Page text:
ORIGINAL SPIRITS: SIN IN SIOUX CITY Tuesday, November 29, 2011

Well after the birth of original sin, but long before the idea of pumping plenty of blood and money into the soon-to-be-beating heart of what would in the not-too-distant future become the city of Las Vegas was born, much of the Unites States was but a vast plain just waiting to be crissed and crossed.

It was at this time that the titans of regional industries realized that if they banded together and brought by rail the recently and vastly improved locomotives to their towns, they could move their goods not only beyond their state’s borders, but past borders beyond oceans.

And if you wanted a railroad, all you did was throw some free land at the railroad companies who would then build their tracks through your town.

But to build a railroad you needed men, and men, when the day was done, needed to unwind. And that’s where the saloons sprung up. And the brothels.

But once the tracks were laid, the sinning, as it were, came to end (or at least the unapologetic public spectacle of it).

And thus was born the myth of the taming of the once Wild West.

In a playful homage to that time and (and to the pioneer-inspired bottlers of Sioux City Sarsaparilla), we present Sin in Sioux City, the newest of our signature cocktails that feature our housemade soda-jerk sodas.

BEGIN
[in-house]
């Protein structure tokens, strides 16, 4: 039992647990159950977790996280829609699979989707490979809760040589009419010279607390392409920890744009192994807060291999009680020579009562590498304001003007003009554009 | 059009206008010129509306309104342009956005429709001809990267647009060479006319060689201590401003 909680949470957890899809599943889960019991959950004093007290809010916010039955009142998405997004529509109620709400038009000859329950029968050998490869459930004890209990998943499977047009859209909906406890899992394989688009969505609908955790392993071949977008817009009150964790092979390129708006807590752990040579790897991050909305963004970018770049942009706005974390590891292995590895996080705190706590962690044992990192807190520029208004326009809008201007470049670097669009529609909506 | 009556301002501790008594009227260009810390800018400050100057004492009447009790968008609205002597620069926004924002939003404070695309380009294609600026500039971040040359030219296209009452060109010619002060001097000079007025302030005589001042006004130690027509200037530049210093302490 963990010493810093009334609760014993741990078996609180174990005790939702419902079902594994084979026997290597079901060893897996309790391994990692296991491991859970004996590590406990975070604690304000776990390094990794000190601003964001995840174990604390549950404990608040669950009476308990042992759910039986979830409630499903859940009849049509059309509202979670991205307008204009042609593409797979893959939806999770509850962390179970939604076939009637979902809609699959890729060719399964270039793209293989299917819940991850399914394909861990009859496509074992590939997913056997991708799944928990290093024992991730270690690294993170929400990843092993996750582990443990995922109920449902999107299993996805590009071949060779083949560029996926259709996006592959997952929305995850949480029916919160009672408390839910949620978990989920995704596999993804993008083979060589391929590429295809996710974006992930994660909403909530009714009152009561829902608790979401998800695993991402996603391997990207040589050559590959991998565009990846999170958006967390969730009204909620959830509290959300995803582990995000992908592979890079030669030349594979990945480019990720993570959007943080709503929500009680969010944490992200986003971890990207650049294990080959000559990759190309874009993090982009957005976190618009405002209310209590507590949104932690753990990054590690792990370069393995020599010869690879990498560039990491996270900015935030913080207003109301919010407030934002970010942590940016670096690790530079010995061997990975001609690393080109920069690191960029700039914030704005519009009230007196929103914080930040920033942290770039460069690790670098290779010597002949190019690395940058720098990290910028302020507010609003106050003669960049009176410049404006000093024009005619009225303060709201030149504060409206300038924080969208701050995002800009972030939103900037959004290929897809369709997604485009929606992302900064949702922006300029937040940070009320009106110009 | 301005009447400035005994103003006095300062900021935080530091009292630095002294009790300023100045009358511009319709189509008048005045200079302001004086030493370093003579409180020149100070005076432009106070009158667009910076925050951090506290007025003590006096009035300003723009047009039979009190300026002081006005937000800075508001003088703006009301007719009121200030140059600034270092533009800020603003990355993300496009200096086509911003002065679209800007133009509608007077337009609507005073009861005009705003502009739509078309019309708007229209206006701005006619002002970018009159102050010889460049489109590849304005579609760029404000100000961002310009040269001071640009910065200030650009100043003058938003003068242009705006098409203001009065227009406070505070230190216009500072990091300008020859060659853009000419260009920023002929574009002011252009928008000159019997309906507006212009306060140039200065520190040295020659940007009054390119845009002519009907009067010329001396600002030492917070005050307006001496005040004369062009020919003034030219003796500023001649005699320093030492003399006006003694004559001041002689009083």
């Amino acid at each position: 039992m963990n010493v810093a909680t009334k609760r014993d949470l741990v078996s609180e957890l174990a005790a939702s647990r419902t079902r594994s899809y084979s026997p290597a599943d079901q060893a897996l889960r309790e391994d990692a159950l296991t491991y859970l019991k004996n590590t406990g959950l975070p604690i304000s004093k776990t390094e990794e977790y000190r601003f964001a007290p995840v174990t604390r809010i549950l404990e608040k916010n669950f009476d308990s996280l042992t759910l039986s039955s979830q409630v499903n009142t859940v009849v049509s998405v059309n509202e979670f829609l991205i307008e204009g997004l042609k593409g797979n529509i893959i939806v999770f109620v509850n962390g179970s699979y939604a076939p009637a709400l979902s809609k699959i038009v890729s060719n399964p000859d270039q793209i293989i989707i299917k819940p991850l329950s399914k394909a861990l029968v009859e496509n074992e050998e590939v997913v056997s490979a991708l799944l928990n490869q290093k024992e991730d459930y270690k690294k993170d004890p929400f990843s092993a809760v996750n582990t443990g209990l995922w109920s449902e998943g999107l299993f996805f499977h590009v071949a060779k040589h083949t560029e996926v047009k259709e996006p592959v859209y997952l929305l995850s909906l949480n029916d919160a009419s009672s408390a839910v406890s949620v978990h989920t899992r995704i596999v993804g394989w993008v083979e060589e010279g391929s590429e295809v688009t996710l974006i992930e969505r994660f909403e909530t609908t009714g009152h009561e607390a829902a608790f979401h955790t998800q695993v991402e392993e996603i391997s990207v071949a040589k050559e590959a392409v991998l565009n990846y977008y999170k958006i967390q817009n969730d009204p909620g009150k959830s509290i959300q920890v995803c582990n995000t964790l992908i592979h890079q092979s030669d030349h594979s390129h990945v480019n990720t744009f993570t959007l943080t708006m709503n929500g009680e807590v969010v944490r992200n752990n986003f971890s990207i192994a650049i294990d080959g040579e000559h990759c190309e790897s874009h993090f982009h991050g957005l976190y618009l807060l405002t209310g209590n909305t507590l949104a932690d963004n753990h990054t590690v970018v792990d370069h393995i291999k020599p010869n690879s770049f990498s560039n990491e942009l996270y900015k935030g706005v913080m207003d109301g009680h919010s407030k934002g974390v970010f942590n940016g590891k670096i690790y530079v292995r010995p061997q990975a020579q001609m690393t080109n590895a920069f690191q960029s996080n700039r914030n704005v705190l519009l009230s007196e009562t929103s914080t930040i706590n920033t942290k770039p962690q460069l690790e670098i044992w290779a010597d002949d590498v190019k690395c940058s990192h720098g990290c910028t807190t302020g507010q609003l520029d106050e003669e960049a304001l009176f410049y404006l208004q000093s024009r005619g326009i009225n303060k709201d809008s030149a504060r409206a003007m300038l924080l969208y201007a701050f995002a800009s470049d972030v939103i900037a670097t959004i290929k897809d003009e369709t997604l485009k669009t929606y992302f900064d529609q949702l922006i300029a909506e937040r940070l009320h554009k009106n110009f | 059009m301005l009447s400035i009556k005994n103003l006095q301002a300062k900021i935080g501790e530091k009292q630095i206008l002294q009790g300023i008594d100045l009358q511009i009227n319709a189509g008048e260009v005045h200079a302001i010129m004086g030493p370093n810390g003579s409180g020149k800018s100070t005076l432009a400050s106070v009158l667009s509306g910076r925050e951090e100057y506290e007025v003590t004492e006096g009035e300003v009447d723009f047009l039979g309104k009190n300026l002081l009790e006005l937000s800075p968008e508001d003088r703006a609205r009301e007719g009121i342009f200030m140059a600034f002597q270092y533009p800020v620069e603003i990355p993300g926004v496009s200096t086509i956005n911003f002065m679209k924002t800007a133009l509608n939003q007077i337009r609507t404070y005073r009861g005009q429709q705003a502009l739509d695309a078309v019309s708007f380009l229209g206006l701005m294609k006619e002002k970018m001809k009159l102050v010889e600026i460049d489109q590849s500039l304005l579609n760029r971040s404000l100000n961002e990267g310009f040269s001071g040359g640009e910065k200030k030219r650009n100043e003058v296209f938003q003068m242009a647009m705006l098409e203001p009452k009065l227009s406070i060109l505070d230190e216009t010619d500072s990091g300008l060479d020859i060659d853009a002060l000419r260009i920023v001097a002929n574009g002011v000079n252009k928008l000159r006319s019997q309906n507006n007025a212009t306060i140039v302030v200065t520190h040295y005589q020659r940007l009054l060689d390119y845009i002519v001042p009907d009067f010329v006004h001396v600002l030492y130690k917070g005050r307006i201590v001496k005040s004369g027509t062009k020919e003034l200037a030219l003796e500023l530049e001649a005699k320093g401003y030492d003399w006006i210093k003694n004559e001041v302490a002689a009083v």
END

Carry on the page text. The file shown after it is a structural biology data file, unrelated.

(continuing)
To make our Sarsaparilla, we combine with water white and brown sugars, star anise, licorice sticks, wintergreen, salt and juniper berries, all of which is then simmered, twice strained and cooled before it finds its way to your glass.

To this we then mix in St-Rémy VSOP, a French brandy, and Punt e Mes, a dark and bitter Italian vermouth.

To add a little dramatic flare, we spice up this visually dark drink by taking the rind of an orange and flaming it, which in a flash, briefly alights the rind’s essence as it scatters, invisibly, into your drink.

And there you have it, a new cocktail for a new century: imaginative, magical and mythic.

Hyperbole? Perhaps. Hubris? Maybe. But there’s only one way to find out, and that’s to belly up and taste one for yourself.

Have at it, pardners.